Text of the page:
ezekiel's chariot - 張敦楷 (pjammer) wrote,
ezekiel's chariot - 張敦楷
pjammer

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Seattle Vacation - Day 1 (Trains and Murder)

On April 28th, 2012 I stepped foot in Seattle for the first time in my life; the first thing I did was give $50 to a stranger on the street who asking for donations.

Those of you familiar with my penchant for eschewing panhandlers are doubtlessly surprised so allow me to explain myself.

The journey from Oakland to Seattle was a 24 hour ride - enough time for solitude and contemplation while taking in the breathtaking beauty of the Pacific Northwest. It's now two years almost to the day since my therapist Maggie Clough died - a thought that still grieves me in strange ways. As a secular man, I have no expectations that Maggie and I would reconnect in some imagined afterlife.

The midnight train I boarded became a sun-filled skylight to the majesty of the unpaved route along the Pacific - first Mt. Shasta, opening up to the vast plains of Northern California, giving way to snow-capped forests of Oregon, until the light faded into darkness again when our train pulled into its final stop at Amtrak's Seattle station.

With my luggage in hand, the first thing I encountered was a large group outside of what I later learned was Pioneer Plaza in downtown Seattle. Tired from travel, my instinct was to move on - I had a bed to check into, and a full day of meetings and conversations following, but my instincts drew me closer.

I had initially thought the crowd to be the northwestern cousins of the "Occupy" movement, but upon closer inspection these folks were too polite, too respectful, too civil to qualify as anyone from Occupy. It was a far sadder gathering - a candlelight vigil for a 21-year-old girl, Nicole Westbrook who was gunned down on that very spot a week prior.

The story was as short as it was brutal: Walking home from a comedy show with her boyfriend, she was shot in the neck and bled out in front her boyfriend - and subsequently died in the hospital. The shooter and his associate - two young men, boys really, scurried into the night.

There was no attempted robbery to speak of, no grievance they were looking to settle - it was a senseless drive-by shooting.

I further learned that her family seems to singled out by Fate to bedeviled with tragedy - her father, Sgt Alan Westbrook (Army National Guard, 126th Military Police Company) was himself KIA in Iraq from a roadside IED.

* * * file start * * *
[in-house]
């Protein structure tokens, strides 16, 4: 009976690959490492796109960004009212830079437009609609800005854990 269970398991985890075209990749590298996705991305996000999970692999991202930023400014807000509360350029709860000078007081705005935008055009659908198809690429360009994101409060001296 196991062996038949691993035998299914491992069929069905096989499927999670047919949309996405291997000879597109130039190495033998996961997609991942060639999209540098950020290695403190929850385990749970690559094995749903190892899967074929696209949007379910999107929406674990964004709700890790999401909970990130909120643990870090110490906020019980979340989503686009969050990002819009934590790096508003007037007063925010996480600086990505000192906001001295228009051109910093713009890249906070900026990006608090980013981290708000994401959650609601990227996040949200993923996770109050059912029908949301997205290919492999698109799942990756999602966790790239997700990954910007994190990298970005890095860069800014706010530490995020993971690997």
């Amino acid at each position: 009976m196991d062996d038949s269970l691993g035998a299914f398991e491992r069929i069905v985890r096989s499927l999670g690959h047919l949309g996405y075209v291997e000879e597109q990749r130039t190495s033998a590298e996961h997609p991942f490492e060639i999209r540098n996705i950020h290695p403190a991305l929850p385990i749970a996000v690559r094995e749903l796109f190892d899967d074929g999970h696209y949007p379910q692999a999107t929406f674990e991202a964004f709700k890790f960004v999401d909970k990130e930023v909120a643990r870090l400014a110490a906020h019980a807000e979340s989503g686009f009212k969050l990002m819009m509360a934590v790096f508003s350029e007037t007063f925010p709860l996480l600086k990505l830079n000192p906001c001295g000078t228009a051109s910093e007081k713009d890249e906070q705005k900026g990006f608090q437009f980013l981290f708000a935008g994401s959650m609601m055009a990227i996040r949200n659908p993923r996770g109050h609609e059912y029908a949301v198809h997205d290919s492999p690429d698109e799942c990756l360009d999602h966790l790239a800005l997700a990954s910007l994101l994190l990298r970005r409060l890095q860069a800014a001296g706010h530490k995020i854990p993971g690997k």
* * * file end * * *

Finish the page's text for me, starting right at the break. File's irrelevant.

The sensible thing to do was to keep walking. I didn't know this woman or her family - she's a stranger in a strange town, who died under strange circumstances.

I could offer lip service condolences to whoever would hear, shake my head at the wrongness of her tragedy.

That would be the sensible thing.

But in some ways, I am a deeply insensible man.

I saw an online request for financial contributions to get her a proper memorial service - and bury her remains next to her father's.

I know that a soldier's life is not a life of material abundance. And how wealthy a life would the family of a dead solider be - a family with five (no four) surviving children who must continue on without his income or leadership?

I opened up the request URL on my smartphone - and saw that there was about $8 in contributions so far; their stated goal of US$4000 seemed impossibly far away.

Having buried my own therapist two years ago, I know how important memorial services are for the living to properly say goodbye to the fallen, and I wanted to kick-start enough money for others to see this as a real fundraiser and join in.

In darkness, I typed off the numbers off my credit card until I came upon a screen

US$50 - Confirm?

Yes.

I refreshed the page and the donation total now stood at $58 and change - a good start.

And with that, I began my vacation in Seattle.
Tags: life
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  • 6 comments
Random acts of kindness create large value for all involved.
I hope so. Several friends of mine with deeper pockets than mine threw in some coin and it looks like she was able to get the memorial service her family were asking for.
The surviving spouse and minor children of those who die on active duty get an immediate death gratuity, a significant military life insurance payout, and survivors benefits monthly from both the VA (Dependent's Indemnity and Compensation) and Social Security. DIC can continue to age 24 for unmarried college students, and to death or remarriage for a widow/widower, and lifetime for seriously disabled dependents. They also continue to receive medical coverage, are eligible for educational benefits, and access to military commissary, exchange, and recreational facilities. My ex's father died on active duty, and my ex and his sister were very well taken care of by the military. Since my ex's mother was divorced from his father, she did not receive DIC for herself, only for the children, but she was the named beneficiary for the insurance, which enabled her to buy a nice house for them all to live in and maintain a reasonable lifestyle while they were growing up and then going through college.
Good to know - Sergeant Westbrook had a large family (5 children - now 4) so I don't know if the benefits scale to the size of the family or a lump sum.

It's a tough loss either way for a family that has suffered tremendously.
She's halfway there -- her total is over $2k now.
Her family was able to afford the memorial service they were looking for ... that felt good to hear.